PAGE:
California has joined the growing list of jurisdictions that prohibit smoking in vehicles carrying children, which is now an infraction punishable by a $100 fine. Perhaps embarrassed at following Arkansas' lead in this area, California's legislators outdid the Natural State's by covering all passengers under 18. The Arkansas ban, by contrast, applies only to cars with passengers who are under 6 and weigh less than 60 pounds, the same passengers who are required to ride in child safety seats. That arbitrary-seeming scope actually makes some sense, since the evidence that secondhand smoke impairs children's health (by making them more prone to earaches and lower respiratory infections) relates to very small kids, not to older children and teenagers. And the Arkansas ban may actually be tougher, on balance, because police can pull people over for violating it. Under the new California law, police can cite smokers only after pulling them over for other reasons. Then again, California's ban opens up the possibility of stopping a 17-year-old for speeding, then ticketing his 18-year-old friend for endangering the driver by smoking in the backseat.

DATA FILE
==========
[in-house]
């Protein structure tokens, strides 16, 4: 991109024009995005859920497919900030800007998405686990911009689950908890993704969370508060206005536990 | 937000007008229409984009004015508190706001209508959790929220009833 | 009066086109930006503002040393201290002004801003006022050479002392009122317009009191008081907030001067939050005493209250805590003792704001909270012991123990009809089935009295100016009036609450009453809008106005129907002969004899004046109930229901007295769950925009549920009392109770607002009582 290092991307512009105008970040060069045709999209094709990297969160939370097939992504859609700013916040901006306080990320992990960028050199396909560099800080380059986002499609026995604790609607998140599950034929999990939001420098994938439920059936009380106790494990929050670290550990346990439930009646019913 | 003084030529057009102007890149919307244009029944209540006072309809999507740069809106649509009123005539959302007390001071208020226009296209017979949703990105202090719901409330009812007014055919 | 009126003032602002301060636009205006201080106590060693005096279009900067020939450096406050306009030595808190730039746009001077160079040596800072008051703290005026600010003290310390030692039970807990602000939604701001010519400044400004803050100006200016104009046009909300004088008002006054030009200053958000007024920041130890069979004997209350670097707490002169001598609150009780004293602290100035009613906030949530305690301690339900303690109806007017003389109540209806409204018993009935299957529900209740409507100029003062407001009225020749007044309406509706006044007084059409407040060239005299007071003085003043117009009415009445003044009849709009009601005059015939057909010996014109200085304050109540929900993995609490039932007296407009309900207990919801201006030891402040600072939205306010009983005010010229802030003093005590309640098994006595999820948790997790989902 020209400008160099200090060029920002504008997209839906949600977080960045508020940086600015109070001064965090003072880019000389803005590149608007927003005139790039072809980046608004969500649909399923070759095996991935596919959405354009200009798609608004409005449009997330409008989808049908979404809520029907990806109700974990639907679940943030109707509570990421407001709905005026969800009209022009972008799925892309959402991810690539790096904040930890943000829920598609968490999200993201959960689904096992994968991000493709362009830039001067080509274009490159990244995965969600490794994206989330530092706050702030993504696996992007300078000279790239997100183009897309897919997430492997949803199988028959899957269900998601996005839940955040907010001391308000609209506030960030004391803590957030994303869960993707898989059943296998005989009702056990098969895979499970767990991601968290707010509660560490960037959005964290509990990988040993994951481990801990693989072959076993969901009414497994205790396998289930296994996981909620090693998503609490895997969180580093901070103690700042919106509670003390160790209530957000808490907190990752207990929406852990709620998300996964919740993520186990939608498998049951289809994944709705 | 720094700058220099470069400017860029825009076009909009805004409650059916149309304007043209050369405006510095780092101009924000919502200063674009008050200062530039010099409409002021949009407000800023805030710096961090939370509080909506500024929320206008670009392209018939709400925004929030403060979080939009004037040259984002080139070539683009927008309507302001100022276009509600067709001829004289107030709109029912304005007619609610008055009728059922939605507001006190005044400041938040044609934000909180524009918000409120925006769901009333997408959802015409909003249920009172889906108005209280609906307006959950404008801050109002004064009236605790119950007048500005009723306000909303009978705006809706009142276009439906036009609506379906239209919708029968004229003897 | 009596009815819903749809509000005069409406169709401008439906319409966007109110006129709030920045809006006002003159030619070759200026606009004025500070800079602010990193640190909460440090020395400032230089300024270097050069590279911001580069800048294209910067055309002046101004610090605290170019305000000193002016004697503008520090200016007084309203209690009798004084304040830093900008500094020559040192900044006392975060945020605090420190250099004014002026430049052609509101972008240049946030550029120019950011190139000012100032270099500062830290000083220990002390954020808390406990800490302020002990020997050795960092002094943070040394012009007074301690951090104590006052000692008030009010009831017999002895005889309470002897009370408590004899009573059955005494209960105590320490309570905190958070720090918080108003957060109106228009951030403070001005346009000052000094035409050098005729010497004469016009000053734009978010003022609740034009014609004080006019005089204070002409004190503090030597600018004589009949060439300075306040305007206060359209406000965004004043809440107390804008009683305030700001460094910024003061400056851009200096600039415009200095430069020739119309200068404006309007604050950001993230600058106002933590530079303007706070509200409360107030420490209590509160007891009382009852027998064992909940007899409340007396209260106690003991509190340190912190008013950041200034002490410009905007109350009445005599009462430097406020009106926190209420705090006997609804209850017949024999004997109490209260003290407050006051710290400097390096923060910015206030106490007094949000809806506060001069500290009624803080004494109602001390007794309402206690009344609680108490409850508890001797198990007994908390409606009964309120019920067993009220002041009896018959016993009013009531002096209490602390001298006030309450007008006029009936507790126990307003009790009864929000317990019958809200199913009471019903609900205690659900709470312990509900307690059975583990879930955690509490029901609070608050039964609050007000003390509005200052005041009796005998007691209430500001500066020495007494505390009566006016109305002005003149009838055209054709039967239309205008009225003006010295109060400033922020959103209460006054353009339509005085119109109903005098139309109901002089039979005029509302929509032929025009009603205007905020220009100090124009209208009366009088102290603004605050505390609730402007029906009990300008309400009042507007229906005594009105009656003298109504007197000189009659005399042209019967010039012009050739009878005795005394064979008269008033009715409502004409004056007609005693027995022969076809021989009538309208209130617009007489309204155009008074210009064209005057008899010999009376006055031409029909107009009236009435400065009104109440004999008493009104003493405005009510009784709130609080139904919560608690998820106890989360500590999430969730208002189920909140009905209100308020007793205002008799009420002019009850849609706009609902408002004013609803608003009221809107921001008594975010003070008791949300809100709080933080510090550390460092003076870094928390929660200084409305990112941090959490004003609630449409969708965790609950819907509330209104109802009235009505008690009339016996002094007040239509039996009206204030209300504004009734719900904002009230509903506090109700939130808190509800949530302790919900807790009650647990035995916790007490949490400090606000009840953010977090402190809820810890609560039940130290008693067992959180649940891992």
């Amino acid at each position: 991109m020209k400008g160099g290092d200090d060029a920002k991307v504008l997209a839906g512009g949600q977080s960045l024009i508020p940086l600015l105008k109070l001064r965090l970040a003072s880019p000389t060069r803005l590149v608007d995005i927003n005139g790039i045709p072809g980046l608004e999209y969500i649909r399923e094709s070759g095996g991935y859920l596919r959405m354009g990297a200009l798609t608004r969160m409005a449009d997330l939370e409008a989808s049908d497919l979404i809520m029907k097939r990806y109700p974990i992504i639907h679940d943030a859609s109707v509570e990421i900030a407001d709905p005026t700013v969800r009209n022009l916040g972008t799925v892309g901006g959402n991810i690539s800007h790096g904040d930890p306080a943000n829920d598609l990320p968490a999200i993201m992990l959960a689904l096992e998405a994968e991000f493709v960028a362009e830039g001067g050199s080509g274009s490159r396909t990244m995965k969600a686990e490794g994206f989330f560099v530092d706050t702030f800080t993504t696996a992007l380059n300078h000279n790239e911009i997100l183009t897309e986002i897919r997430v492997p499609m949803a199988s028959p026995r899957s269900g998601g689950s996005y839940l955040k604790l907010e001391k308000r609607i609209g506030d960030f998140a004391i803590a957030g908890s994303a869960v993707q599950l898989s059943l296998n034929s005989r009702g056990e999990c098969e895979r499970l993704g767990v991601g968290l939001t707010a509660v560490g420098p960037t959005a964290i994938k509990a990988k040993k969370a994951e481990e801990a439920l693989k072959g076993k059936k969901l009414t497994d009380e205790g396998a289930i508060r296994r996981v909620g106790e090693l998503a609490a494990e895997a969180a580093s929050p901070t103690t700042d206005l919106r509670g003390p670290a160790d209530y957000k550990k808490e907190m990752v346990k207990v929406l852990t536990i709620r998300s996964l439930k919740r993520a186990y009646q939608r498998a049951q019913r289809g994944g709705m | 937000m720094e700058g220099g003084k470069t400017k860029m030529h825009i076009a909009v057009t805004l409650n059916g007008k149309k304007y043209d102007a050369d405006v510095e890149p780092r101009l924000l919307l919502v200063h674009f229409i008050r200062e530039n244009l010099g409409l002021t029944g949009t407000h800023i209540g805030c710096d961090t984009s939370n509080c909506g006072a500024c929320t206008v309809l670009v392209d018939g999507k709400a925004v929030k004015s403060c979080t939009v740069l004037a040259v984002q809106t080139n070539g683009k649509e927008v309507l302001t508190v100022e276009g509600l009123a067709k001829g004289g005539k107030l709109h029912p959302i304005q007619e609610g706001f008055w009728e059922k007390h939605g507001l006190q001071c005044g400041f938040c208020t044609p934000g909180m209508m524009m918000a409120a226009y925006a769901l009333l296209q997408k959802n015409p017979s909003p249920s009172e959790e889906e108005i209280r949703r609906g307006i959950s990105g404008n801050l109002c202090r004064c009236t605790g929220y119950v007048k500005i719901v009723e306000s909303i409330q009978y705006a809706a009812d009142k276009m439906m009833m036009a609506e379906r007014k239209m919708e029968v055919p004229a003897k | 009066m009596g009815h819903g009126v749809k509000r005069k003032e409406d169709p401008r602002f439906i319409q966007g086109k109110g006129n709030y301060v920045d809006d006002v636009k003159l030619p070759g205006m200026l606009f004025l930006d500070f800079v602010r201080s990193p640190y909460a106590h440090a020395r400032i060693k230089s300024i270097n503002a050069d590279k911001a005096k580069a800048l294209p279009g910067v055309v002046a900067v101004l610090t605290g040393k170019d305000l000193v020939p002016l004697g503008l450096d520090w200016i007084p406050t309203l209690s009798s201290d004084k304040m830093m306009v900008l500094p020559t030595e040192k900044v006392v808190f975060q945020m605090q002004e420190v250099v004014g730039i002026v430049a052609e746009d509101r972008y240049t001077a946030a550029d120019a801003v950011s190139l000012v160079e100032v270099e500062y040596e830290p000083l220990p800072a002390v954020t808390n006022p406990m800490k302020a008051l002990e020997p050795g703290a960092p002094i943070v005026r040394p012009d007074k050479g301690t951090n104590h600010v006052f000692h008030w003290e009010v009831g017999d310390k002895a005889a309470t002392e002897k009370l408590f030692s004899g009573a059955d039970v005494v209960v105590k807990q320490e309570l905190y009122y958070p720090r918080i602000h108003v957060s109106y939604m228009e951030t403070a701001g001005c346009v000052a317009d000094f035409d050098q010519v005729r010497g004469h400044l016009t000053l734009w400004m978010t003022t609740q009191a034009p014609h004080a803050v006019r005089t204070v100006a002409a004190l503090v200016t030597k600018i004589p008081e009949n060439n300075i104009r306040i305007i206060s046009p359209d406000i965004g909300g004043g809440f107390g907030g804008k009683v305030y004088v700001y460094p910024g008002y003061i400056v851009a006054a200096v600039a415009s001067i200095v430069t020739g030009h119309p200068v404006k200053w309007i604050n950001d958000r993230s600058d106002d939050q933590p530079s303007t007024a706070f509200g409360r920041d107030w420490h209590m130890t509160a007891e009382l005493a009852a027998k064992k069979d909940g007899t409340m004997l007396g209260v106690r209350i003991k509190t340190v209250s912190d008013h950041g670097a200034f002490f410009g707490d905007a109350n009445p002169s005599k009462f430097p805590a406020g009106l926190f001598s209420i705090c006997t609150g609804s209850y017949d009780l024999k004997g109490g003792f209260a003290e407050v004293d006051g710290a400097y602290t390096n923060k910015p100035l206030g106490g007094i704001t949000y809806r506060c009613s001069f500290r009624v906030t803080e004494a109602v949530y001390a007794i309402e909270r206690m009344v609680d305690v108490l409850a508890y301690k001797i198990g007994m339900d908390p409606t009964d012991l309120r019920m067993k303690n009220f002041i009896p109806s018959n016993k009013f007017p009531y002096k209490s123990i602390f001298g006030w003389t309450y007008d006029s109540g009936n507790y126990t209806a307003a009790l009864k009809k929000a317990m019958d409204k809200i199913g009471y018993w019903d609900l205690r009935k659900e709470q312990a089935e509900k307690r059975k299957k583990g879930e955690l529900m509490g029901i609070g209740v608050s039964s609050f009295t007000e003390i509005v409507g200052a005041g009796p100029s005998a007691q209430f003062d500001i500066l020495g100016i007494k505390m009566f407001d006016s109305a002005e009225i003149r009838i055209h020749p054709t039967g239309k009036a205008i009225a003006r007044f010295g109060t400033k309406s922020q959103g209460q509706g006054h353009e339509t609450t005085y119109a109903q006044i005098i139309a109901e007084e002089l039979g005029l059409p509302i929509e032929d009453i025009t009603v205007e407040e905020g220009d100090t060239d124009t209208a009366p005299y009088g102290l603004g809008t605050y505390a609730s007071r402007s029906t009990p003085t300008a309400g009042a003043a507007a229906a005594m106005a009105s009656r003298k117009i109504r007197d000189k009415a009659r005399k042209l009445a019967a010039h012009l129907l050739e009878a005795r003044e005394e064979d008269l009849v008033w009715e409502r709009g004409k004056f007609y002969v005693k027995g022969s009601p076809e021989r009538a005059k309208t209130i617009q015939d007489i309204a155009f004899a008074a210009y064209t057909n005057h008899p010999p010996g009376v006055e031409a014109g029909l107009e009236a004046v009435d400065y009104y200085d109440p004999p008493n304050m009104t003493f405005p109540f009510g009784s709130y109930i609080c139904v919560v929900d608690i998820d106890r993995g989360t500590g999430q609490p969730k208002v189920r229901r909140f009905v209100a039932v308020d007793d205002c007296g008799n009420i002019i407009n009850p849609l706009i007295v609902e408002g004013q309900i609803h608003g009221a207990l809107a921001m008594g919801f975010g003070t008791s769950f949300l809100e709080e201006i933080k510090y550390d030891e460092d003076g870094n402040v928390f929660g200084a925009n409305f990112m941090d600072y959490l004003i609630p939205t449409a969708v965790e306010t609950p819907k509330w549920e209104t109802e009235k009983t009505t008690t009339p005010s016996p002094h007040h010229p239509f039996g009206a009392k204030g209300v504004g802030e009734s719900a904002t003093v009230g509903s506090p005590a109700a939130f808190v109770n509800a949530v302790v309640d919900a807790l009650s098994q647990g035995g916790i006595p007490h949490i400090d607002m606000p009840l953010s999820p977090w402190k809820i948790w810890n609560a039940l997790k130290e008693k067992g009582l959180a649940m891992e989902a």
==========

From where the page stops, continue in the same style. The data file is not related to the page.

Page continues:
As I've said before, while smoking in a car with children in it may be inconsiderate or unwise, the level of risk it poses is not serious enough to justify state intervention. The same goes for smoking at home, where children of smokers get most of their secondhand smoke exposure. Yet I have little doubt that car smoking bans will soon be as ubiquitous as restaurant smoking bans, and it seems only a matter of time before parents who smoke at home are treated as child abusers.
[via The Rest of the Story]